The U.S. now leads the world in Bitcoin mining, according to data from the Cambridge Bitcoin Electricity Consumption Index (CBECI), which tracks Bitcoin’s energy consumption by geography.
According to data added to the index, the United States currently makes up 42.7% of the Bitcoin network’s "hashrate," a metric unit that measures how much power the Bitcoin network consumes. Up 14%, the growth in America's hashrate — also known as hashpower — reflects the changing geopolitical environment of Bitcoin mining, at a time when rising concerns about the environmental impact of such activity are dogging the industry.
The industry shift follows the Chinese government’s crypto mining ban back in May, which sent shockwaves across the cryptocurrency industry and put temporary pressure on Bitcoin (BTC-USD). Mining operators located in China were forced to exit the country as a consequence.
For relative crypto veterans like Josh Goodbody, the move of Bitcoin miner operators from China to the U.S. is “an overwhelmingly positive development for the future of Bitcoin.”
A year ago, mainland China dominated Bitcoin’s total hashrate, making up 89% according to CBECI figures. That proved a worry for Bitcoin companies and investors according to Goodbody, a financial markets and derivatives lawyer who serves as COO of the decentralized finance (DeFi) infrastructure protocol Qredo.
“In many ways this has been a swift resolution to the long-standing concern that China contains an excessively large concentration of Bitcoin’s hashpower that is fully exposed to national and local governments with hostile attitudes towards crypto assets,” said Goodbody, who's worked in the past for crypto exchanges like Huobi and Binance.
Within China, Bitcoin mining a year ago relied on a mix of cheap renewable power available below hydroelectric dams — especially in its Sichuan province — in addition to fossil fuels in Northern provinces. That proved problematic, when the country’s dry season caused hydroelectricity to work less profitably.
Also measured by the hashprice, profitability for a bitcoin miner can be measured by the Hashprice Index, a figure tracked by the crypto mining pool and analytics firm, Luxor Mining. While the metric dwindled in September, it has since rebounded as Bitcoin inches closer to its 2021 highs near $65,000.
Since Bitcoin’s price has recovered from its mid-July bottom, less intense competition meant higher profitability for remaining miners, due mainly to the slow relocation of Chinese mining operators. In North America, industry professionals dubbed this period as the “golden age” for Bitcoin mining.
Bitcoin and the environment
But energy consumption remains one of the most hot-button issues surrounding Bitcoin, a highly volatile cryptocurrency with a market capitalization that's currently more than $1 trillion.
The currency's current total energy consumption is 99 TeraWatt hours (TWh) per year, which is nearly as much as gold mining (131 TWh per year). By comparison, refrigerators eat up 104 TWh per year, and TVs in the U.S. consumer 60 TWh per year.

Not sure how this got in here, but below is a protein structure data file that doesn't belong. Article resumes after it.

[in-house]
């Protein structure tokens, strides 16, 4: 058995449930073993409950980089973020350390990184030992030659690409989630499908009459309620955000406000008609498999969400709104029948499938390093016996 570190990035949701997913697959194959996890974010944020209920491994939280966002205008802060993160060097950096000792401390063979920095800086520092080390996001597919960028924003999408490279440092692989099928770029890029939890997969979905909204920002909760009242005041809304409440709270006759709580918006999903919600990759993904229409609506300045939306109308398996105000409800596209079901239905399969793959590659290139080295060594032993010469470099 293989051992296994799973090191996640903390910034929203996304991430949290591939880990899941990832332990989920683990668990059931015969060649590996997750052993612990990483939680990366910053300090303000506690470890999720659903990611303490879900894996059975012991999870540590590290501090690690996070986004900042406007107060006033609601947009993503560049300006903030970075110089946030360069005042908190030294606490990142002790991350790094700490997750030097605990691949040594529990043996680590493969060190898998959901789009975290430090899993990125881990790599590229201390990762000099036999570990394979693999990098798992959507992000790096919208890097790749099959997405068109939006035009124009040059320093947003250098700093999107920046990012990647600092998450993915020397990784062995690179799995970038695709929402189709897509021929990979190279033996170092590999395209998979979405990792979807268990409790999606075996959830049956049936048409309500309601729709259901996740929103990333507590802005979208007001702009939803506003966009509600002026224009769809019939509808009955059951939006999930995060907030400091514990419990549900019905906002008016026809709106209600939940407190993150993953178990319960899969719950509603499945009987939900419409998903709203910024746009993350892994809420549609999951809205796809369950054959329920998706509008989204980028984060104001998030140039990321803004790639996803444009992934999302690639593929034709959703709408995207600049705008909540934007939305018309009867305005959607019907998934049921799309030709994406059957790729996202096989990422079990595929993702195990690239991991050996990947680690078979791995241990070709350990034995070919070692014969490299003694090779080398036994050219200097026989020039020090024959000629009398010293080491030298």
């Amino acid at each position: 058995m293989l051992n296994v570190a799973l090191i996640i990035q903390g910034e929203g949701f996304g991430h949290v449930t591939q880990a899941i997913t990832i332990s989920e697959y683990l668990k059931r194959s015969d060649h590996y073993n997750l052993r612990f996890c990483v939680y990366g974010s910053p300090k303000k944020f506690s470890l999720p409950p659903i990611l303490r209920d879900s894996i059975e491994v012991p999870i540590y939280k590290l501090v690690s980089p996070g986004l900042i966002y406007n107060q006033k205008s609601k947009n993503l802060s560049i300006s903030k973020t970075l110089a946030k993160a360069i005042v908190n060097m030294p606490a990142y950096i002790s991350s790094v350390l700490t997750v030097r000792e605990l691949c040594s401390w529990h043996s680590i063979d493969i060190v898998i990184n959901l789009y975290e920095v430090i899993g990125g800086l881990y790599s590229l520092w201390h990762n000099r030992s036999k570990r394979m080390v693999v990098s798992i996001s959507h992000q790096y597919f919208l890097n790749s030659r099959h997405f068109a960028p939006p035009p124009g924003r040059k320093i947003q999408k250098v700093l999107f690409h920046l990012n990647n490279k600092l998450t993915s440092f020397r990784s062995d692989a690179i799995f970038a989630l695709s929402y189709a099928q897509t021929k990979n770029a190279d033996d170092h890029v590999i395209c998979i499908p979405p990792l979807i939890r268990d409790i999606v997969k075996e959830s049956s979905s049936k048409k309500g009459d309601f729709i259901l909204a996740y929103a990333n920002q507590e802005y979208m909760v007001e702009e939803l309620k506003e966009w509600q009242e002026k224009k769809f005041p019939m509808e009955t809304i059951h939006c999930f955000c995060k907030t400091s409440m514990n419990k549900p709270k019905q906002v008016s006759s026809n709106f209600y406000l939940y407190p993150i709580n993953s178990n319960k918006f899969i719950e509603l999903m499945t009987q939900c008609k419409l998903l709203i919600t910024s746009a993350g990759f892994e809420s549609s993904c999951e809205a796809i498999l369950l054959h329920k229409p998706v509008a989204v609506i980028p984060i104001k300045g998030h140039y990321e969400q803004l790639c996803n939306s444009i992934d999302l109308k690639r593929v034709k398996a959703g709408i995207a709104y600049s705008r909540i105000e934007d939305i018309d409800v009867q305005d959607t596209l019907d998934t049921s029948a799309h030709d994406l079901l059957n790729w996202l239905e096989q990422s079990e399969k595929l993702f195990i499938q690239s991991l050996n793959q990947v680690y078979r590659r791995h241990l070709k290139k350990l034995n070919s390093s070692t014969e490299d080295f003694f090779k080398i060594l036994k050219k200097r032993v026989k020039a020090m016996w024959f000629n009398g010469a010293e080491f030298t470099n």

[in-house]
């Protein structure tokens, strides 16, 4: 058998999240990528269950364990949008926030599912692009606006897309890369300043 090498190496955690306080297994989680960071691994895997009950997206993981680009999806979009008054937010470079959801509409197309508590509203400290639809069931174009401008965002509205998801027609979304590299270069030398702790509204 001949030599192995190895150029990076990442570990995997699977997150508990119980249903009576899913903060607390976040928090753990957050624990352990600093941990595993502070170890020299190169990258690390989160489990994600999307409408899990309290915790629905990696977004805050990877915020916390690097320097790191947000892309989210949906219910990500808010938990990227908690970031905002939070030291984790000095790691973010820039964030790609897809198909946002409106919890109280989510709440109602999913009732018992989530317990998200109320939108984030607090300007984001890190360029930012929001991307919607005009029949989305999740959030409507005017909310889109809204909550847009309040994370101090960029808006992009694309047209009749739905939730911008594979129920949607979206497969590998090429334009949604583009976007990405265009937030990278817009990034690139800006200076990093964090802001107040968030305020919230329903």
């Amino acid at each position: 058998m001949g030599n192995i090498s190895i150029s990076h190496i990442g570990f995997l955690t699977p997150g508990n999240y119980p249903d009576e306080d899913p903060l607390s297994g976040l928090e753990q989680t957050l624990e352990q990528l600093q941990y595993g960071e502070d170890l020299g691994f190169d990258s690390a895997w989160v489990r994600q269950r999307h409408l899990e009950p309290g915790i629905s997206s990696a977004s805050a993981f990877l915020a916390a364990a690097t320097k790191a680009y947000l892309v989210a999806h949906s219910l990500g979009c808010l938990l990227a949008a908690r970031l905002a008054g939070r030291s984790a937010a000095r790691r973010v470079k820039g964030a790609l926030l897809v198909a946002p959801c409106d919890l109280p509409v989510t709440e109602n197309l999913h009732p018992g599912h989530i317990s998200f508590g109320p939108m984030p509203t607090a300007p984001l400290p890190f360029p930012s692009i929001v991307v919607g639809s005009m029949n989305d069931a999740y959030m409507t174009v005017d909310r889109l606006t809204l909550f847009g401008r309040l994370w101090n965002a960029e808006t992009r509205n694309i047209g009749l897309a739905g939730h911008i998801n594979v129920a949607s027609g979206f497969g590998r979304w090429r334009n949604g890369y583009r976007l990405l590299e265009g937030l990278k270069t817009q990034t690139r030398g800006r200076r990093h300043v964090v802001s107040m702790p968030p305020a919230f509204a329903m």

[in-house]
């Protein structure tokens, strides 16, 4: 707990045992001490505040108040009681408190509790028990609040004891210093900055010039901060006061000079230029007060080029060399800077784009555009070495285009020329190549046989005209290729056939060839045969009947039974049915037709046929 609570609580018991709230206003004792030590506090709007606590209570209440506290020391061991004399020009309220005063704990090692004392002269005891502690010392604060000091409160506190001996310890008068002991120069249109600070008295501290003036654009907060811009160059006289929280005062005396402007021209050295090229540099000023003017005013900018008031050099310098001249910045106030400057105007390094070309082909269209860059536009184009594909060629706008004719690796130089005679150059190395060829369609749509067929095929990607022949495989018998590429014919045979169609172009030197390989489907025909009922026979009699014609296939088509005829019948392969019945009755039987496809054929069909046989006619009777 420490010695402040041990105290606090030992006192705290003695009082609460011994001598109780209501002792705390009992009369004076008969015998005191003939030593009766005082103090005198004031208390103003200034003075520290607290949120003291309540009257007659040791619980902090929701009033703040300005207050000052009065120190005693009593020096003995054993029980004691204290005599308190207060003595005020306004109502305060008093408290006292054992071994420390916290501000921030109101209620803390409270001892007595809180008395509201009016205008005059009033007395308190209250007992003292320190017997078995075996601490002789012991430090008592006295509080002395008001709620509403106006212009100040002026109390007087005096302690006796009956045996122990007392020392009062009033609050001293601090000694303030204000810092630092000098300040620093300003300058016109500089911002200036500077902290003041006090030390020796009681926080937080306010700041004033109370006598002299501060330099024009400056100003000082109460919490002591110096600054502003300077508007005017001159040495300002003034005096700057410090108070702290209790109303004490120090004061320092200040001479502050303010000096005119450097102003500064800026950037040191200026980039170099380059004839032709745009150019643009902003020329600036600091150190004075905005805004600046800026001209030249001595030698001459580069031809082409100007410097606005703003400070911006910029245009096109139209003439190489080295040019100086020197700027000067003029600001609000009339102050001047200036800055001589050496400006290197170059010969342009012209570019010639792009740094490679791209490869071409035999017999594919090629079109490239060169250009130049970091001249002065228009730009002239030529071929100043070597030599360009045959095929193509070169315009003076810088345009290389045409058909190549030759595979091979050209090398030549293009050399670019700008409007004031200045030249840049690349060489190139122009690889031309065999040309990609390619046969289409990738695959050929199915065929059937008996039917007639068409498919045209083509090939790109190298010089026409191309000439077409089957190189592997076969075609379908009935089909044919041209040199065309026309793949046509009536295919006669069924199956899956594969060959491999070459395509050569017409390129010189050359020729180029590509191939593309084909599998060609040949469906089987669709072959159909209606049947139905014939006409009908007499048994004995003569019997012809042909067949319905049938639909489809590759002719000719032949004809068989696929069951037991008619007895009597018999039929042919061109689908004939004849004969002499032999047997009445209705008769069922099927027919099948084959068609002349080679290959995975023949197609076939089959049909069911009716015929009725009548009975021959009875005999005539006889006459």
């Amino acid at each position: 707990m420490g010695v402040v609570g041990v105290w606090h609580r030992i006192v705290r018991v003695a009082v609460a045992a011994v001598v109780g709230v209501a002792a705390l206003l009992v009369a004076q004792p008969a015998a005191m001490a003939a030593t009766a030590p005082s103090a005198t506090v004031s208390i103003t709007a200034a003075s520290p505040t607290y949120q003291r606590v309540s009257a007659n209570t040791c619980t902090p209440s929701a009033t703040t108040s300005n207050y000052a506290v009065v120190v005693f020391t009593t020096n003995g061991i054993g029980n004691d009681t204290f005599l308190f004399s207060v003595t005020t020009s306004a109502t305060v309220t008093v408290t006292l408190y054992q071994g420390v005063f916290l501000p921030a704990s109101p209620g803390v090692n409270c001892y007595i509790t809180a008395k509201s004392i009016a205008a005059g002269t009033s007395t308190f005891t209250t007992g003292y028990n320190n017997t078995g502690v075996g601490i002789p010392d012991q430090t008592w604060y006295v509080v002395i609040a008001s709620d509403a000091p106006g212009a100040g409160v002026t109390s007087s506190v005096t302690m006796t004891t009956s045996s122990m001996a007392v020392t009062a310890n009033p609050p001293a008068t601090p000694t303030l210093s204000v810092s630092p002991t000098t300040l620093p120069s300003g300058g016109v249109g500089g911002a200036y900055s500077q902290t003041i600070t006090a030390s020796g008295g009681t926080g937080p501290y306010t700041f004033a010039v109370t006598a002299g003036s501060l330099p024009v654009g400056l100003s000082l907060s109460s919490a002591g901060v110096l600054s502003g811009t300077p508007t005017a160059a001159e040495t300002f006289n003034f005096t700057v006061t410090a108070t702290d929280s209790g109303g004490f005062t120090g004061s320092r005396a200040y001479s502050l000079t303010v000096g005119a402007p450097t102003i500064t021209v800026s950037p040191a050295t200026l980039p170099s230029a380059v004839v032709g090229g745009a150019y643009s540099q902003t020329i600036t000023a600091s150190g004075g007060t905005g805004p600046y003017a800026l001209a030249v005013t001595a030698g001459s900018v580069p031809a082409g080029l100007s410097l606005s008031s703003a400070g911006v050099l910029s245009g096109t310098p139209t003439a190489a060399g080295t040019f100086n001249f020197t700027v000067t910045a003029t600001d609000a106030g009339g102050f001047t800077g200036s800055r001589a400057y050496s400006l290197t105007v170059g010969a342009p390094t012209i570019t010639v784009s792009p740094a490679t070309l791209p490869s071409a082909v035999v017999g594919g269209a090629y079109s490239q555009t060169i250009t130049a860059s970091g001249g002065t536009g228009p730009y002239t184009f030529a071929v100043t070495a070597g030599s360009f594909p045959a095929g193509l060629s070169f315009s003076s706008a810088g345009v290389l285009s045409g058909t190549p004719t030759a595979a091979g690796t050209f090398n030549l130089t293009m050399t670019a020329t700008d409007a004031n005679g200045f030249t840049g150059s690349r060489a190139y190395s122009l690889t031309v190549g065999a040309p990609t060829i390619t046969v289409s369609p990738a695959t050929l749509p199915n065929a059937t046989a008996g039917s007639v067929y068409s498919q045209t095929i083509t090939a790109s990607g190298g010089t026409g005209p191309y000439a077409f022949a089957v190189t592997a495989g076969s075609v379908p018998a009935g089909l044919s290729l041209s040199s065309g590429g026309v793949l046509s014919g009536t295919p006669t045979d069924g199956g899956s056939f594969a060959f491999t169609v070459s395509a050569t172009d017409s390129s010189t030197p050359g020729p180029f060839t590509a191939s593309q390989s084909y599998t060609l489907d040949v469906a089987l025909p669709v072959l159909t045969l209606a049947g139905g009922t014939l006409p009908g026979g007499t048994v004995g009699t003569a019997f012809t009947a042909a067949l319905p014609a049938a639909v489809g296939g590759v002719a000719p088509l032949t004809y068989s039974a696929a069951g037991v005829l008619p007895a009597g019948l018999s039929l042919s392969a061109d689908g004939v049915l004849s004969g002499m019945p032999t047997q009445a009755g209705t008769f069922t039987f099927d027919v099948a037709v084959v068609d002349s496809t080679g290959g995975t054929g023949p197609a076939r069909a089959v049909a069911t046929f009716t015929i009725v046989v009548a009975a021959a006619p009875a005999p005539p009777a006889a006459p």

With the world becoming more environmentally conscious because of climate change, Bitcoin's energy consumption has come under increased scrutiny.
Earlier this year, billionaire entrepreneur and Tesla (TSLA) CEO Elon Musk momentarily sparked a furor after he reversed a decision to let his electric vehicle company accept BTC as payment. At the time, Musk cited environmental concerns over the amount of fossil fuels the Bitcoin mining industry uses. That same month, China also used environmental fears to ban crypto mining.
A September 2020 survey from the University of Cambridge found that 39% of Bitcoin mining is powered by renewable energy — significantly better than the 12% of renewable energy that makes up total energy usage in the U.S. for the same period, according to data compiled by the U.S. Energy Administration.
But the specialized nature of mining, in addition to a legitimate request for more transparent data, has made the discussion of Bitcoin’s climate impact both opaque and polarizing.
Observers say that because miners compete for profit, they are incentivized to seek the cheapest and most reliable energy source available. The contingent point is whether the energy source available to mining operators comes from renewables, or fossil fuels.
Over the past two years, a number of energy producers with slowing profitability that burn fossil fuels have struck deals with Bitcoin mining companies.
These include Greenridge Generation, a power plant in New York’s Finger Lake region which emits methane as a byproduct of natural gas, and now hosts over 15,000 Bitcoin mining computers, also called ASICs. Like other nonrenewable energy producers, the plant purchases carbon credits to offset its emissions.
However, market players like Ayesha Kiani, VP of Business Development at the crypto-focused quant investment firm, LedgerPrime, told Yahoo Finance that more mining coming to the U.S. is a good thing. For comparison, Kiani pointed out, other countries might not have the technology and existing infrastructure to make Bitcoin mining more renewable.
“The US government is also actively working on the climate crisis, and this also helps in coming up with a renewable solution sooner than later,” said Kiani.
In August, BlackRock (BLK), the world’s largest asset manager, which also has taken a proactive move into making ESG investing a critical part of its $9 trillion portfolio, put $44 million into the publicly traded crypto mining companies Marathon Digital Holdings (MARA) and RIOT Blockchain (RIOT).
The crypto sector has also initiated two U.S. focused initiatives: the Bitcoin Mining Council and Crypto Climate Accords, which aim to improve the transparency and environmental impact from crypto mining.
David Hollerith covers cryptocurrency for Yahoo Finance. Follow him @dshollers.